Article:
• How do you check for equivalence?
  • Naïve approach: Check the output for all inputs
  • This is clearly impossible
  • So, we need a simple set of rules to tell us if 2 schedules are equivalent
slide14
Schedules are View Equivalent if:
    • They consist of the same transactions.
    • If Tk reads an initial value for A in S1, then Tk will also read an initial value for A in S2 (“initial”=A has not been written to yet).
    • If Tk reads a value of A written by Ti in S1, then Tk will also read a value of A written by Ti in S2.
    • If Ti writes a final value for A in S1, then Ti writes a final value for A in S2.

What are the violations of the following schedules to view-equivalence?

T1 T2 T3

T1 T2 T3

R1(A)

W1(A)

R1(C)

W1(C)

R2(C)

W2(C)

R2(B)

W2(B)

R3(C)

W3(C)

R1(A)

R2(C)

W2(C)

W1(A)

R1(C)

W1(C)

R3(C)

W3(C)

R2(B)

W2(B)

Schedule S1

Schedule S2

slide15

Are these schedules View-Equivalent?

Schedule S1

Schedule S2

T1 T2 T3

T1 T2 T3

R1(A)

R2(C)

W2(C)

W1(A)

R1(C)

W1(C)

R3(C)

W3(C)

R2(B)

W2(B)

R1(A)

R2(C)

W2(C)

W1(A)

R1(C)

W1(C)

R2(B)

W2(B)

W3(C)

R3(C)

slide16

Are these schedules View-Equivalent?

Schedule S1

Schedule S2

T1 T2 T3

T1 T2 T3

R2(C)

W2(C)

R1(A)

W1(A)

R1(C)

W1(C)

W3(C)

R3(C)

R2(B)

W2(B)

R1(A)

R2(C)

W2(C)

W1(A)

R1(C)

W1(C)

R2(B)

W2(B)

W3(C)

R3(C)

slide17

Are these schedules View-Equivalent?

Schedule S1

Schedule S2

T1 T2 T3

T1 T2 T3

R1(A)

R2(C)

W2(C)

W1(A)

R1(C)

W1(C)

R3(C)

W3(C)

R2(B)

W2(B)

R1(A)

R2(C)

W2(C)

W1(A)

R2(B)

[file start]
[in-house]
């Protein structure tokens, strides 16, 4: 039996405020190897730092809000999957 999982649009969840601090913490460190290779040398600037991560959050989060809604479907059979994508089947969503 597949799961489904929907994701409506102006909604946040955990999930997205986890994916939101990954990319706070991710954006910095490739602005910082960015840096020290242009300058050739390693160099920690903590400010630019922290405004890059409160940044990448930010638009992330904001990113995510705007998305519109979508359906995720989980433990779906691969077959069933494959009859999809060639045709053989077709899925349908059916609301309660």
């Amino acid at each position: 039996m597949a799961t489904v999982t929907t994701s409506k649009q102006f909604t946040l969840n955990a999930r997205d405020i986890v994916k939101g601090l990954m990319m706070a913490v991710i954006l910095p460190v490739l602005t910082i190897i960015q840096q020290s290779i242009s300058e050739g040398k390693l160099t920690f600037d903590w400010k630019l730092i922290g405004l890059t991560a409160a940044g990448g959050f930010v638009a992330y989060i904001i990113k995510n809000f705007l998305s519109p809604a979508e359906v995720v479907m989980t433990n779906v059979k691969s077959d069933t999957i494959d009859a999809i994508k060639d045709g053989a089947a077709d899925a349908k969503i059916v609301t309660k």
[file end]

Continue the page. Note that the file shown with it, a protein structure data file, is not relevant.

W2(B)

R3(C)

R1(C)

W1(C)

W3(C)

slide18

Are these schedules View-Equivalent?

Schedule S1

Schedule S2

T1 T2 T3

T1 T2 T3

R1(A)

R2(C)

W2(C)

W1(A)

R1(C)

W1(C)

R3(C)

W3(C)

R2(B)

W2(B)

R1(A)

R2(C)

W2(C)

W1(A)

R1(C)

W1(C)

R2(B)

W2(B)

R3(C)

W3(C)

view equivalence
View-Equivalence
  • If 2 schedules are view-equivalent:
    • The same transactions will read the same values in both schedules
    • Therefore, they will also write the same values
    • This is true for any calculation
definitions2
Definitions
  • A schedule is View-Serializable if it is View-Equivalent to some Serial schedule.

S1

S2

Read(A)

Read(C)

Write(A)

Read(B)

Write(C)

Write(B)

Read(B)

Write(B)

Read(A)

Write(A)

Read(B)

Write(B)

Read(C)

Write(C)

Read(B)

Write(B)

Schedule S1 is view-equivalent to a serial schedule (S2), so it is View-Serializable

slide21
What is the Serial Schedule that S1 is equivalent to?

S2

S1

R(A)

W(A)

R(C)

W(C)

R)C(

W(B)

R(A)

R(B)

W(B)

W(B)

R(A)

W(A)

R(A)

R(B)

R(C)

W(B)

W(C)

R)C(

slide22
What is the Serial Schedule that S1 is equivalent to?

S1

R(A)

W(A)

R(A)

R(C)

R(C)

W(A)

W(C)

R)A(

There is no Serial Schedule that S1 is view equivalent to.

In other words, S1 is not View-Serializable

slide23
We already said that for any equivalent S1, S2: If Tk reads a value of A written by Ti in S1, then Tk will also read a value of A written by Ti in S2.